Many people acquire HEP C without experiencing any symptoms. Others may feel like they have the flu or develop nausea and abdominal pain in the early stages of infection. Some people are able to clear the virus from their body up to 12 months after infection, but others may develop chronic infection. Chronic infection can lead to liver disease.

HEP C is detected with a HEP C antibody test (that’s a blood test). If you’re worried about a recent exposure or simply wanting to get tested, visit your doctor or sexual health clinic.

For a handy explanation guide on how HEP C is passed on through anal sex visit AIDSMAP.

HERPES

Genital herpes is caused by HSV or the Herpes Simplex Virus. The virus gains entry to the body through membranes in the genital tract, mouth and arse. It enters adjacent nerve tissue and sets up shop, making a nice little home for itself - for life.

Herpes is kept in control by the immune system and many people will go years without hearing a peep out of ol’ herpes. It’s only when certain factors like trauma to the skin, or a weakened immune system occur that the virus releases particles onto the skin and voila! there you have it - recurrent infection.

It is possible for a person to have the herpes simplex virus and not even know it. Some unlucky folk can have outbreaks of herpes so severe that painful ulcers, difficulty passing urine, muscular aches, headache and fever accompany its arrival. Herpes is at its most infectious when small blisters appear on the junk, thighs or *clutches pearls*- arsehole of someone infected with HSV.

Treatment is with antiviral medications. Your doctor or local sexual health centre is best placed to advise you on the most appropriate course of treatment for you.

HPV

The Human papillomavirus (HPV) is a group of viruses (more than 100 types) which cause infection on the skins surface. Certain types of HPV cause genital warts. These present as growths or bumps on your junk, around the arse, on the cervix or in the groin and thighs. HPV is spread through skin-to-skin contact, so getting sexy with someone carrying the virus has potential risks associated.

GARDASIL is a vaccine available in Australia that can prevent infection from four types of HPV – two of which cause cervical cancers and the others, genital warts. Vaccines are provided free of charge through school vaccination programs but if schooling seems but a distant memory then you can always chat with your doctor or Community Health Centre about where to get vaccinated for HPV.

It is advisable to seek medical advice if you suspect that you may have HPV. Ask your doctor for further explanations on the treatment of genital warts including the costs and likely benefits.

SCABIES

Scabies! That’s what an infestation of the tiny sarcoptes scabiei mites gets called. These little trouble makers burrow under your skin, lay their eggs and build tiny empires chock full of future generation sarcoptes scabiei. Passed on by close contact (skin-to-skin), scabies can also be transmitted through any contact with the towels, bed linen and even underwear of a person housing the mites.

Scabies prefer warmer areas of the body for their homelands, like armpits, groin and the spaces in-between your fingers and toes. You’ll notice an infestation within the first four weeks from the silvery lines left on the skin where these mites have burrowed.

Treatment for scabies can be performed with a number of lotions available from the pharmacy. At the same time that you’re treating yourself, you gotta wash all that bed linen and your towels as well as every single item of clothing you own in hot, soapy water  and remember to dry everything well. Partners or anyone in close physical contact should do the same. Note that the itch from scabies may last up to four weeks after successful treatment.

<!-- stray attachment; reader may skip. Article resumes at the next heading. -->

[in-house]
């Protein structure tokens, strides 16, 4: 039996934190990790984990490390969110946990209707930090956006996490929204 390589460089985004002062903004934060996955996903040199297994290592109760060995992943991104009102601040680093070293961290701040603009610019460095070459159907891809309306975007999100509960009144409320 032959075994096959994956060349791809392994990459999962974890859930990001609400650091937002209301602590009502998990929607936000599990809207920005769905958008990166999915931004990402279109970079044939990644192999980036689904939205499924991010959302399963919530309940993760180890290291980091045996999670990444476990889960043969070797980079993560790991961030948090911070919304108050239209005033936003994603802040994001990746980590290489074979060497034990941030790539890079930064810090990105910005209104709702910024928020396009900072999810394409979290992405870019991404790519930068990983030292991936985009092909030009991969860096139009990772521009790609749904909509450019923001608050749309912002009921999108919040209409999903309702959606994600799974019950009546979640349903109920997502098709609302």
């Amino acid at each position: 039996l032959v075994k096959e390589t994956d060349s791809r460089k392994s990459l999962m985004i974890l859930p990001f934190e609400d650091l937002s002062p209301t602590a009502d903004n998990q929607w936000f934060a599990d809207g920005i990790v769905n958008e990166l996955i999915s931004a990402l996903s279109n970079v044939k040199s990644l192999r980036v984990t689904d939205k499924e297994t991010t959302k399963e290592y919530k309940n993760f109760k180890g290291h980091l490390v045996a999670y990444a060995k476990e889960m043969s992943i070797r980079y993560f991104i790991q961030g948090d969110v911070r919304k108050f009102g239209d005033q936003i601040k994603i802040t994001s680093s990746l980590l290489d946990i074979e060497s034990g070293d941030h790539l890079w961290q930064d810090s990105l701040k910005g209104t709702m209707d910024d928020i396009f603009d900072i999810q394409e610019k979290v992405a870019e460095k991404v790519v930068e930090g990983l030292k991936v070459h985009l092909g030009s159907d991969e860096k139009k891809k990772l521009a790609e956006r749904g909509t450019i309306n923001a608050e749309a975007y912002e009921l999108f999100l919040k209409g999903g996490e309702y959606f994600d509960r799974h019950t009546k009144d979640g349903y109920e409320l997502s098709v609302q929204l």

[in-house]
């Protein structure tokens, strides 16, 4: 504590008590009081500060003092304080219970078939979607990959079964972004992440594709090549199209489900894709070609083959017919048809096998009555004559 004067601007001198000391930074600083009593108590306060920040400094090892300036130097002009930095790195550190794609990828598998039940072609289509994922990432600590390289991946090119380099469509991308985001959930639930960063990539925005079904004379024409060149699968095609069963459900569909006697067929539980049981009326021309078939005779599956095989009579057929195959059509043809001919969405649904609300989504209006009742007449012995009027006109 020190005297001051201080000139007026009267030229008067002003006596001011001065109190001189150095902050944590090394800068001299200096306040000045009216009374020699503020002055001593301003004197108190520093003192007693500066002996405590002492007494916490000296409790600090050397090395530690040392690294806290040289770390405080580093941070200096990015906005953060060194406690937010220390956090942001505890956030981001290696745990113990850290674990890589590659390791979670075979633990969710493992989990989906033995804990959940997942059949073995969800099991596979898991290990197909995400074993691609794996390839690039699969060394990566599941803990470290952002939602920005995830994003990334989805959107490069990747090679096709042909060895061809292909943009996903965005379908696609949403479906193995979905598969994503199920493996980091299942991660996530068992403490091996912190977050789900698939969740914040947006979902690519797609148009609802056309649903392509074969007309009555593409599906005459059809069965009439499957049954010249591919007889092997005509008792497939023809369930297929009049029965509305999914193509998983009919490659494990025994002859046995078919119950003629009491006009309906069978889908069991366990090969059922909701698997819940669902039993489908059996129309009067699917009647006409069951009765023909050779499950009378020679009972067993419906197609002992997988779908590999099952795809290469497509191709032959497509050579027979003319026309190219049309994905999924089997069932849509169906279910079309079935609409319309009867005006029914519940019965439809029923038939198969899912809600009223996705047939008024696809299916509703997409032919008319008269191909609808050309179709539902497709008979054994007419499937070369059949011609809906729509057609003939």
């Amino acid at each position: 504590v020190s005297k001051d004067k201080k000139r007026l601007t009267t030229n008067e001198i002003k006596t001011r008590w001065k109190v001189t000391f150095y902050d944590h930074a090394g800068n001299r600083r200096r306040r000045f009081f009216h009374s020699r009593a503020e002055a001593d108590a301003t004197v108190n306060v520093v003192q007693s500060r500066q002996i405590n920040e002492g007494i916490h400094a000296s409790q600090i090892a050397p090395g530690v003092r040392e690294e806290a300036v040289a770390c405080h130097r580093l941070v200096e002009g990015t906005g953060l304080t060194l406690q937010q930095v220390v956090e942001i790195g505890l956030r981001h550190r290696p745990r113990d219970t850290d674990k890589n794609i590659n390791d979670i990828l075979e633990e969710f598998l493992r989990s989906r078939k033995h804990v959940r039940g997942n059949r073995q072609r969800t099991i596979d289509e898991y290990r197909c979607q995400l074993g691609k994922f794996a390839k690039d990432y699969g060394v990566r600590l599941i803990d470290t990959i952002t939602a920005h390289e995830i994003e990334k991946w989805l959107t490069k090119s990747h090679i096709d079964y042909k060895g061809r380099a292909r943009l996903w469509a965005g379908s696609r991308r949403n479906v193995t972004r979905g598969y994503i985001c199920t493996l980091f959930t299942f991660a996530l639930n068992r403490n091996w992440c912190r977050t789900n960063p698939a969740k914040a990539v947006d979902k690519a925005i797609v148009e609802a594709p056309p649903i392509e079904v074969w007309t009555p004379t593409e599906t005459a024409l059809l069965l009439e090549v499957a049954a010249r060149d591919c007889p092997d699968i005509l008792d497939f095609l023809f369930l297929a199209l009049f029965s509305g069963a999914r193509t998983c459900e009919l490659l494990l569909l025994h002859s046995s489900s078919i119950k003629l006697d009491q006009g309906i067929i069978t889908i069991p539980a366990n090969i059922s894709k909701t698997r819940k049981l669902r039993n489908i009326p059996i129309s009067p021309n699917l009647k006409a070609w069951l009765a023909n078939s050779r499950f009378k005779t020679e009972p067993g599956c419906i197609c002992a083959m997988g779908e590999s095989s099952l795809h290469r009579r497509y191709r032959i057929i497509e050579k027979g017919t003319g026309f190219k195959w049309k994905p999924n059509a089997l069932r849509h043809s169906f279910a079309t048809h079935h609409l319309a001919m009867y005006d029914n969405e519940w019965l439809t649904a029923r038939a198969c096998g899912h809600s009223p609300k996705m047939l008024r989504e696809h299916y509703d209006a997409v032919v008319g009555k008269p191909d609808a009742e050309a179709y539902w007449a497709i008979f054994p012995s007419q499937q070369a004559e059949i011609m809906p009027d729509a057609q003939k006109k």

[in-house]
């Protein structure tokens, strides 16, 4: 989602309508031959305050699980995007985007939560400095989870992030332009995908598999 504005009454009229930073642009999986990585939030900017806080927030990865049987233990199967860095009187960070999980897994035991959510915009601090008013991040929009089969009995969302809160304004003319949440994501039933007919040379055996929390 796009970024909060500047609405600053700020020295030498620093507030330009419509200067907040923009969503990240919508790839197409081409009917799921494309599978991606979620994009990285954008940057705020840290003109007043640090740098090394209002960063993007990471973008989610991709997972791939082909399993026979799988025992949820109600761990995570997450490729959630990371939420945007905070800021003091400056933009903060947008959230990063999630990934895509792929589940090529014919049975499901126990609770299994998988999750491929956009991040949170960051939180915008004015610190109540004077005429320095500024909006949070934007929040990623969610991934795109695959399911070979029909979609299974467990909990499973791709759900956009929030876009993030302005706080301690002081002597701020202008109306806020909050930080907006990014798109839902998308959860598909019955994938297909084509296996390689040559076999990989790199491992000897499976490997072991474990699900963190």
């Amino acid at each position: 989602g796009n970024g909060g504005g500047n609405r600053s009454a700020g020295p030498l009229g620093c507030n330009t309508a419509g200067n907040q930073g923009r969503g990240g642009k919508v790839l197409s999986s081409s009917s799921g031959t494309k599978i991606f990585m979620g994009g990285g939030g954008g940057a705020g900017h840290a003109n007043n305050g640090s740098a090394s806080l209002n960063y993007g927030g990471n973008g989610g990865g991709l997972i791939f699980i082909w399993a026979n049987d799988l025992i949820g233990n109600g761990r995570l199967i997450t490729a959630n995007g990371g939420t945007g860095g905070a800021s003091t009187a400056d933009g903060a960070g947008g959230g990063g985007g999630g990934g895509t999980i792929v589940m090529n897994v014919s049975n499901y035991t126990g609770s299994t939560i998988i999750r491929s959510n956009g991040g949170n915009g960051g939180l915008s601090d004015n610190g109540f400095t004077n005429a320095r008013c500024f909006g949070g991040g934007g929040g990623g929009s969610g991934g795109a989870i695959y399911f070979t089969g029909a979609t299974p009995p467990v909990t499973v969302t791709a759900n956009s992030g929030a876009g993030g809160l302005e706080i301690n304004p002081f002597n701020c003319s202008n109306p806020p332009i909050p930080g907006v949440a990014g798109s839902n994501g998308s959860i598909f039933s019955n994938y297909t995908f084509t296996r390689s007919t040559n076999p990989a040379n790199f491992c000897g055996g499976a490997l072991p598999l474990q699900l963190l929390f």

If you’re worried about a recent exposure or simply wanting to get tested, visit your doctor or sexual health clinic.

SHIGELLA

Shigella is from a group of bacteria which cause nasty bowel infections, like the ones you get on Contiki tour in some far-flung, exotic destination. Shigella is extremely infectious and lives in the shit of an infected person.

During sex, tiny particles of poo can get onto the hands. This happens whilst fucking, fisting, fingering or through handling condoms or sex toys. It’s then a matter of hand-to-mouth. Gut infections are passed on through sexual activity but also through food and water.

Symptoms include stomach cramps, diarrhoea (sometimes with blood and or mucous), fever and nausea. These appear between twelve hours and four days after exposure. A person with shigella may experience mild to severe symptoms and some may experience none at all. In most cases recovery takes between four and seven days.

If you come down with diarrhoea, drink lots of fluids to avoid dehydration and consider seeing your Doctor. Replace your electrolytes, this helps to re-hydrate. Treatments that slow down diarrhoea may be more damaging than good and antibiotics can be used to treat shigella.  In severe cases, especially for people living with HIV, hospitalisation may be needed. Avoid sex until you’ve clocked up at seven days post-symptoms.

SYPHILIS

Syphilis is a highly contagious, bacterial infection and anything from skin-to-skin contact with an infected area through to penetrative sex poses a risk. Using condoms when fucking will greatly reduce your chances of contracting this STI. Not every carrier of syphilis has symptoms and infection occurs across three stages. Symptoms vary but the major things that you should be on the look out for are:

Stage 1: a hard, painless sore on the genitals, gum or other sites of sexual contact  which will disappear within 4 weeks.

Stage 2: a rash can appear on your torso, palms of your hand and soles of your feet. Fever, swollen lymph glands, sore throat, patchy hair loss, headaches, weight loss, muscle and joint aches, and general tiredness are also signs of secondary syphilis infection.

Stage 3: untreated, syphilis remains in your body and begins to damage the internal organs, including the brain, nerves, eyes, heart, blood vessels, liver, bones, and joints.

If you’re experiencing any symptoms or you’ve recently gotten sexy with a person who has tested positive for syphilis, see your sexual health clinic or doctor for testing and treatment immediately. Syphilis is easily treated with antibiotics.